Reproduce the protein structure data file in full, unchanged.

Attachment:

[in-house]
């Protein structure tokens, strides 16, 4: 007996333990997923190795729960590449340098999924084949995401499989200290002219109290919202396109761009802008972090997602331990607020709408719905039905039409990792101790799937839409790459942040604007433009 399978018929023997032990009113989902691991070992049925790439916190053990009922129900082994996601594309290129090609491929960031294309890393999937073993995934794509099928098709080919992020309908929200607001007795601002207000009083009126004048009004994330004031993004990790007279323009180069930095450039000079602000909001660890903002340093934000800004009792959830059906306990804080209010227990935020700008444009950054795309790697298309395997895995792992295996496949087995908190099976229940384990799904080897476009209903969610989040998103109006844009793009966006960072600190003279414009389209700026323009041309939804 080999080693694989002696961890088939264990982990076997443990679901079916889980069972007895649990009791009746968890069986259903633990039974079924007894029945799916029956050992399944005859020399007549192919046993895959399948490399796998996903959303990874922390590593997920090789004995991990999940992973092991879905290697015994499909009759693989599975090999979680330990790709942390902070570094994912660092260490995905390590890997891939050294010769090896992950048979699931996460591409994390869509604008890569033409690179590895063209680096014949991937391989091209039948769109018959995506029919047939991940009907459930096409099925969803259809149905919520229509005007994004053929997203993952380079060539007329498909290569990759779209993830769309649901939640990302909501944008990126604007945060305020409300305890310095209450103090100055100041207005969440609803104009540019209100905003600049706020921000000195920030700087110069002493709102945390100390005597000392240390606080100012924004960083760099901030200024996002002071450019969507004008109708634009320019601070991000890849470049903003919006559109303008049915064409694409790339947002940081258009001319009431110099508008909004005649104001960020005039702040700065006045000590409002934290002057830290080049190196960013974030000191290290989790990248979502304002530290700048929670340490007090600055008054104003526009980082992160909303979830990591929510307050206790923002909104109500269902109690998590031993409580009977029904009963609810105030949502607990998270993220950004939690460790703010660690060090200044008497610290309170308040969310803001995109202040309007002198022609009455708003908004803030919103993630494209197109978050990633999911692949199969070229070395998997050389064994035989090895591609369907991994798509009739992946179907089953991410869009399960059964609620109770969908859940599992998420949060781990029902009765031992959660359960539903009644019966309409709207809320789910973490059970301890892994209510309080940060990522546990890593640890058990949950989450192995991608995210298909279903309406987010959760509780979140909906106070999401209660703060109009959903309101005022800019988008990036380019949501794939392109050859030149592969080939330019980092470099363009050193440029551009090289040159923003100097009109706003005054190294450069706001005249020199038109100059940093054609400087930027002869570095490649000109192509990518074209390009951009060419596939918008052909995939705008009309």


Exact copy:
[in-house]
């Protein structure tokens, strides 16, 4: 007996333990997923190795729960590449340098999924084949995401499989200290002219109290919202396109761009802008972090997602331990607020709408719905039905039409990792101790799937839409790459942040604007433009 399978018929023997032990009113989902691991070992049925790439916190053990009922129900082994996601594309290129090609491929960031294309890393999937073993995934794509099928098709080919992020309908929200607001007795601002207000009083009126004048009004994330004031993004990790007279323009180069930095450039000079602000909001660890903002340093934000800004009792959830059906306990804080209010227990935020700008444009950054795309790697298309395997895995792992295996496949087995908190099976229940384990799904080897476009209903969610989040998103109006844009793009966006960072600190003279414009389209700026323009041309939804 080999080693694989002696961890088939264990982990076997443990679901079916889980069972007895649990009791009746968890069986259903633990039974079924007894029945799916029956050992399944005859020399007549192919046993895959399948490399796998996903959303990874922390590593997920090789004995991990999940992973092991879905290697015994499909009759693989599975090999979680330990790709942390902070570094994912660092260490995905390590890997891939050294010769090896992950048979699931996460591409994390869509604008890569033409690179590895063209680096014949991937391989091209039948769109018959995506029919047939991940009907459930096409099925969803259809149905919520229509005007994004053929997203993952380079060539007329498909290569990759779209993830769309649901939640990302909501944008990126604007945060305020409300305890310095209450103090100055100041207005969440609803104009540019209100905003600049706020921000000195920030700087110069002493709102945390100390005597000392240390606080100012924004960083760099901030200024996002002071450019969507004008109708634009320019601070991000890849470049903003919006559109303008049915064409694409790339947002940081258009001319009431110099508008909004005649104001960020005039702040700065006045000590409002934290002057830290080049190196960013974030000191290290989790990248979502304002530290700048929670340490007090600055008054104003526009980082992160909303979830990591929510307050206790923002909104109500269902109690998590031993409580009977029904009963609810105030949502607990998270993220950004939690460790703010660690060090200044008497610290309170308040969310803001995109202040309007002198022609009455708003908004803030919103993630494209197109978050990633999911692949199969070229070395998997050389064994035989090895591609369907991994798509009739992946179907089953991410869009399960059964609620109770969908859940599992998420949060781990029902009765031992959660359960539903009644019966309409709207809320789910973490059970301890892994209510309080940060990522546990890593640890058990949950989450192995991608995210298909279903309406987010959760509780979140909906106070999401209660703060109009959903309101005022800019988008990036380019949501794939392109050859030149592969080939330019980092470099363009050193440029551009090289040159923003100097009109706003005054190294450069706001005249020199038109100059940093054609400087930027002869570095490649000109192509990518074209390009951009060419596939918008052909995939705008009309």